Biodiversity offsets are a form of conditional environmental financing. Like their more well-known cousin, carbon offsets, various parties (e.g. governments, companies or individuals) look to compensate the damage they cause in one location by benefitting bidoversity somewhere else.
Reducing Emissions from forest Degradation and Deforestation (REDD) is a policy measure for mitigating climate change caused by loss of carbon in forest ecosystems. It uses a carbon emissions-offsetting structure that places an economic value on the safeguarding of forest carbon stocks and provides an incentive for investment in sustainabiity.
At the UNFCCC conference in Poznan, Poland, negotiators reached a consensus that REDD activities should be broadened. The original two aims were to:
The International Standards Organisation has developed a series of standards that specify principles and requirements for organisations involved in greenhouse gas emission reporting. The ISO standards can be seen as guiding protocols providing general guidelines for the development of other programmes or standards.
The ISO standards relevant to GHG emissions are:
The Voluntary Emissions Reduction VER Standard is for carbon offset projects and has been developed by TÜV SÜD (a German based verification company).
A number of project types are elgigible for certification, however like the Kyoto mechanisms (Clean Development Mechanism and Joint Implementation) it excludes nuclear power projects and large hydropower projects over 80MW. Hydropower projects over 20MW must conform to requirements of the World Commission on Dams.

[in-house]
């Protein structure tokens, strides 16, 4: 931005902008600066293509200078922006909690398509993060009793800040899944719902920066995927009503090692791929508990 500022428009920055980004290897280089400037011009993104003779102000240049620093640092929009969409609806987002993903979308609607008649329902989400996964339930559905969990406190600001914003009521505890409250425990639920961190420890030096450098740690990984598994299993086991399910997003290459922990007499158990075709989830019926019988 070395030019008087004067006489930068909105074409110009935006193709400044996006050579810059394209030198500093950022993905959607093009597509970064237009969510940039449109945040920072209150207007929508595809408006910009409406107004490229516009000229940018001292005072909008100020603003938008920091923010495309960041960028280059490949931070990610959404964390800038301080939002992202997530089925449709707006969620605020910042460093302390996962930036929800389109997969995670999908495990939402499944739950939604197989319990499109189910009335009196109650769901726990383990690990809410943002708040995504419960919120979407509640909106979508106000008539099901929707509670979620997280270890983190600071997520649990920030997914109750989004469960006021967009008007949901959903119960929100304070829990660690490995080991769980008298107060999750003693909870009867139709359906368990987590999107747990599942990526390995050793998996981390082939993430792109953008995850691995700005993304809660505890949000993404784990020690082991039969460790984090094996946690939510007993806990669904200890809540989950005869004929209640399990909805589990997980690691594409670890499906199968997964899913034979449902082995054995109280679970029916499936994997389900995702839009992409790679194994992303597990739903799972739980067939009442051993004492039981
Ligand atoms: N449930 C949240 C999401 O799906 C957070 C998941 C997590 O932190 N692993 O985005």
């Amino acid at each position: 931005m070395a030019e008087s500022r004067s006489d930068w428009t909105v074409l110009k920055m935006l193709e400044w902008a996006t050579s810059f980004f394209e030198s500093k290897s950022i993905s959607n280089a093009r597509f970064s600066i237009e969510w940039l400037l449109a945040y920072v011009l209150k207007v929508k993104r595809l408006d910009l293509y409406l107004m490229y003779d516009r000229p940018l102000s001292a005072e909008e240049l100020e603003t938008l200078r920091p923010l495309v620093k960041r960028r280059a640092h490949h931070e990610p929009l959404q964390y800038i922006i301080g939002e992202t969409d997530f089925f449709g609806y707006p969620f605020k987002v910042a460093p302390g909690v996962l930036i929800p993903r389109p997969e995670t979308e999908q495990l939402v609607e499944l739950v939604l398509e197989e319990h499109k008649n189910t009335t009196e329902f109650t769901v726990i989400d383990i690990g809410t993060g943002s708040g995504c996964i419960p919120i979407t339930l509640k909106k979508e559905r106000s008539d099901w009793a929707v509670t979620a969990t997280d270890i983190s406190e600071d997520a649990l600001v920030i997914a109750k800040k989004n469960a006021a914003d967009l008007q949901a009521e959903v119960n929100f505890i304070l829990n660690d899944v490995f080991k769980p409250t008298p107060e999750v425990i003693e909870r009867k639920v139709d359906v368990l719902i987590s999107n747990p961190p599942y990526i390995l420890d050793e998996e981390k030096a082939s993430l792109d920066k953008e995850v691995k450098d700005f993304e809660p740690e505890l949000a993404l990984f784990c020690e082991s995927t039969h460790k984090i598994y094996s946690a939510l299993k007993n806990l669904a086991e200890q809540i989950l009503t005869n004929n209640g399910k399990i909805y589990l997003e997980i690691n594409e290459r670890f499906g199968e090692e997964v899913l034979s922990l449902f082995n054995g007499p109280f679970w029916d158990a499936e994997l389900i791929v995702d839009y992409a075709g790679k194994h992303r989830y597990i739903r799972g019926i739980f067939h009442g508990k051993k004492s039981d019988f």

The Clean Technology Fund (CTF) is a Climate Investment Fund (CIF) administered by Multilateral Development Banks (MDBs) and is designed to finance demonstration, deployment and transfer of low emissions technologies to middle-income countries.
The Global Environment Fund is an investment firm deticated to the energy, environment and natural resource sectors and it is a signatory on the United Nations Principle for Responsible Investing. In it's pursuit of sustainability and well-placed capital, it works to uphold standards in three areas - these are:
The World Trade Organisation (WTO) Agreement on Technical Barriers to Trade (TBT) looks to limit the negative impact that some regulations and standards may have on free trade, while also allowing members the right to implement legitimate policy objectives including the protection of fauna and flora.
The overarching goal of the aggreement is therefore ensure that ‘unnecessary obstacles to trade’ are avoided. Such obstacles may include:
The Global Environmental Facility (GEF) is an independent financial organisation that invests in projects related to biodiversity, climate change, international waters, land degradation, the ozone layer, and persistent organic pollutants.
The Convention on International Trade in Endangered Species of Wild Fauna and Flora (CITES) is a voluntary international agreement signed by 175 national governments. It provides a framework for subjecting the international trade of certain specimens to monitoring and control. It is legally binding and signatories must ensure that adequate national measures are undertaken to comply to it.
Species covered by the convention can be categorised into three main types (detailed in Annexes).